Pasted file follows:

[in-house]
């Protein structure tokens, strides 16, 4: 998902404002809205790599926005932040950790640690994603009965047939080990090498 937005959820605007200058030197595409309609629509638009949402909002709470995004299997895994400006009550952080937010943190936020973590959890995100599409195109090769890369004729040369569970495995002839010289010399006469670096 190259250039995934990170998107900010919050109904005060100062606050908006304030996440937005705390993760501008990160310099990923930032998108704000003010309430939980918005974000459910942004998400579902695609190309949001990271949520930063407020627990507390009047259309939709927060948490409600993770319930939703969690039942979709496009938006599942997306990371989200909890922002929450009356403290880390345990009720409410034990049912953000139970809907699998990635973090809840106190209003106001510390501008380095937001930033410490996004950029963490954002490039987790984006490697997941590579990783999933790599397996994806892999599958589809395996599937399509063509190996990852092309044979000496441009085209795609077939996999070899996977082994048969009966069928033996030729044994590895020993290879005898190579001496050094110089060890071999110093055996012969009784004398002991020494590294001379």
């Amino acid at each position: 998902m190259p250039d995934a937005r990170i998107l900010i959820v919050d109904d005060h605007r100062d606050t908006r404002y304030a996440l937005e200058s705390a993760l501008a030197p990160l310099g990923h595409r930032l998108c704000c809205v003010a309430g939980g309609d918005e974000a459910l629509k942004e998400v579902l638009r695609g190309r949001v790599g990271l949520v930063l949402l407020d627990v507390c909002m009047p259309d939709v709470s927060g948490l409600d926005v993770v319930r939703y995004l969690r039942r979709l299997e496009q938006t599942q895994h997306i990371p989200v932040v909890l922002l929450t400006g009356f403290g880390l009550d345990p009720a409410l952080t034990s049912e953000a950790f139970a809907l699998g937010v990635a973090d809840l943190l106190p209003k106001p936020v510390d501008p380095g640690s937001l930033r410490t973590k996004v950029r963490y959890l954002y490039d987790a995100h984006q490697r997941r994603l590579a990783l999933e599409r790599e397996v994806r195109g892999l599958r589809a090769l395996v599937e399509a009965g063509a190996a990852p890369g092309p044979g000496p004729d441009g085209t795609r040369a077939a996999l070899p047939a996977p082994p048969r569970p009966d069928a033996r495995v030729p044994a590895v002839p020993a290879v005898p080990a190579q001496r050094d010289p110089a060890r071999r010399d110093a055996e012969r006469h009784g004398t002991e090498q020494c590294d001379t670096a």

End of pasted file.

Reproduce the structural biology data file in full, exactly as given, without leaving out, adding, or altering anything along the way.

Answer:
[in-house]
């Protein structure tokens, strides 16, 4: 998902404002809205790599926005932040950790640690994603009965047939080990090498 937005959820605007200058030197595409309609629509638009949402909002709470995004299997895994400006009550952080937010943190936020973590959890995100599409195109090769890369004729040369569970495995002839010289010399006469670096 190259250039995934990170998107900010919050109904005060100062606050908006304030996440937005705390993760501008990160310099990923930032998108704000003010309430939980918005974000459910942004998400579902695609190309949001990271949520930063407020627990507390009047259309939709927060948490409600993770319930939703969690039942979709496009938006599942997306990371989200909890922002929450009356403290880390345990009720409410034990049912953000139970809907699998990635973090809840106190209003106001510390501008380095937001930033410490996004950029963490954002490039987790984006490697997941590579990783999933790599397996994806892999599958589809395996599937399509063509190996990852092309044979000496441009085209795609077939996999070899996977082994048969009966069928033996030729044994590895020993290879005898190579001496050094110089060890071999110093055996012969009784004398002991020494590294001379």
């Amino acid at each position: 998902m190259p250039d995934a937005r990170i998107l900010i959820v919050d109904d005060h605007r100062d606050t908006r404002y304030a996440l937005e200058s705390a993760l501008a030197p990160l310099g990923h595409r930032l998108c704000c809205v003010a309430g939980g309609d918005e974000a459910l629509k942004e998400v579902l638009r695609g190309r949001v790599g990271l949520v930063l949402l407020d627990v507390c909002m009047p259309d939709v709470s927060g948490l409600d926005v993770v319930r939703y995004l969690r039942r979709l299997e496009q938006t599942q895994h997306i990371p989200v932040v909890l922002l929450t400006g009356f403290g880390l009550d345990p009720a409410l952080t034990s049912e953000a950790f139970a809907l699998g937010v990635a973090d809840l943190l106190p209003k106001p936020v510390d501008p380095g640690s937001l930033r410490t973590k996004v950029r963490y959890l954002y490039d987790a995100h984006q490697r997941r994603l590579a990783l999933e599409r790599e397996v994806r195109g892999l599958r589809a090769l395996v599937e399509a009965g063509a190996a990852p890369g092309p044979g000496p004729d441009g085209t795609r040369a077939a996999l070899p047939a996977p082994p048969r569970p009966d069928a033996r495995v030729p044994a590895v002839p020993a290879v005898p080990a190579q001496r050094d010289p110089a060890r071999r010399d110093a055996e012969r006469h009784g004398t002991e090498q020494c590294d001379t670096a």